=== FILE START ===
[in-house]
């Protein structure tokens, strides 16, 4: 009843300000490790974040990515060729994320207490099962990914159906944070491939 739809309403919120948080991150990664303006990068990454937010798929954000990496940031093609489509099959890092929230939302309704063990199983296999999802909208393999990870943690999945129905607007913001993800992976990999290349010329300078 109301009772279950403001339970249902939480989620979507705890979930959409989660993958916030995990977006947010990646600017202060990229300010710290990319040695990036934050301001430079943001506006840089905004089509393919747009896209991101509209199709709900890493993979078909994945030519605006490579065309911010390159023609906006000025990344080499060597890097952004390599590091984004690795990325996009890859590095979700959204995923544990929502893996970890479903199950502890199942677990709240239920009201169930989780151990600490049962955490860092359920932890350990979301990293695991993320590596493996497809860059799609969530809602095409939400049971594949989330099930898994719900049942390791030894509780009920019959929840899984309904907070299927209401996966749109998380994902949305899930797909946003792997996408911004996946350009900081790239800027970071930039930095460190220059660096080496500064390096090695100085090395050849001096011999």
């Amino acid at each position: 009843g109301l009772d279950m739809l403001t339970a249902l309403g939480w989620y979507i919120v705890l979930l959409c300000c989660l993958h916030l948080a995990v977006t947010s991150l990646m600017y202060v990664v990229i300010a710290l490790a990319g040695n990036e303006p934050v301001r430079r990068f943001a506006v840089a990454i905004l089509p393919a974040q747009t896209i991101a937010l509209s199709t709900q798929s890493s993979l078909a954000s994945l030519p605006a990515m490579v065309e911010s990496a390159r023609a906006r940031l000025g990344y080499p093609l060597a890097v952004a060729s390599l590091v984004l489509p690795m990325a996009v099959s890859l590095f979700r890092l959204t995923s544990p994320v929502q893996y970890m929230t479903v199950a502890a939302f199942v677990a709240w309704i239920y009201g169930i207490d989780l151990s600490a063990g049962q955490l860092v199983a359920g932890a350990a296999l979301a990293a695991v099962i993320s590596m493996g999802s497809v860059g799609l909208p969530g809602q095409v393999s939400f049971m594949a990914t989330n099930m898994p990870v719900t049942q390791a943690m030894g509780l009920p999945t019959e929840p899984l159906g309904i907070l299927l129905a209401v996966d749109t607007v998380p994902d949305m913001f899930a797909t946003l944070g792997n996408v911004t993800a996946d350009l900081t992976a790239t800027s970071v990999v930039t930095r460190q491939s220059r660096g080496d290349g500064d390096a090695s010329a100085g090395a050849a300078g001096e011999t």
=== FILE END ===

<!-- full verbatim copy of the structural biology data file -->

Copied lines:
[in-house]
């Protein structure tokens, strides 16, 4: 009843300000490790974040990515060729994320207490099962990914159906944070491939 739809309403919120948080991150990664303006990068990454937010798929954000990496940031093609489509099959890092929230939302309704063990199983296999999802909208393999990870943690999945129905607007913001993800992976990999290349010329300078 109301009772279950403001339970249902939480989620979507705890979930959409989660993958916030995990977006947010990646600017202060990229300010710290990319040695990036934050301001430079943001506006840089905004089509393919747009896209991101509209199709709900890493993979078909994945030519605006490579065309911010390159023609906006000025990344080499060597890097952004390599590091984004690795990325996009890859590095979700959204995923544990929502893996970890479903199950502890199942677990709240239920009201169930989780151990600490049962955490860092359920932890350990979301990293695991993320590596493996497809860059799609969530809602095409939400049971594949989330099930898994719900049942390791030894509780009920019959929840899984309904907070299927209401996966749109998380994902949305899930797909946003792997996408911004996946350009900081790239800027970071930039930095460190220059660096080496500064390096090695100085090395050849001096011999």
């Amino acid at each position: 009843g109301l009772d279950m739809l403001t339970a249902l309403g939480w989620y979507i919120v705890l979930l959409c300000c989660l993958h916030l948080a995990v977006t947010s991150l990646m600017y202060v990664v990229i300010a710290l490790a990319g040695n990036e303006p934050v301001r430079r990068f943001a506006v840089a990454i905004l089509p393919a974040q747009t896209i991101a937010l509209s199709t709900q798929s890493s993979l078909a954000s994945l030519p605006a990515m490579v065309e911010s990496a390159r023609a906006r940031l000025g990344y080499p093609l060597a890097v952004a060729s390599l590091v984004l489509p690795m990325a996009v099959s890859l590095f979700r890092l959204t995923s544990p994320v929502q893996y970890m929230t479903v199950a502890a939302f199942v677990a709240w309704i239920y009201g169930i207490d989780l151990s600490a063990g049962q955490l860092v199983a359920g932890a350990a296999l979301a990293a695991v099962i993320s590596m493996g999802s497809v860059g799609l909208p969530g809602q095409v393999s939400f049971m594949a990914t989330n099930m898994p990870v719900t049942q390791a943690m030894g509780l009920p999945t019959e929840p899984l159906g309904i907070l299927l129905a209401v996966d749109t607007v998380p994902d949305m913001f899930a797909t946003l944070g792997n996408v911004t993800a996946d350009l900081t992976a790239t800027s970071v990999v930039t930095r460190q491939s220059r660096g080496d290349g500064d390096a090695s010329a100085g090395a050849a300078g001096e011999t």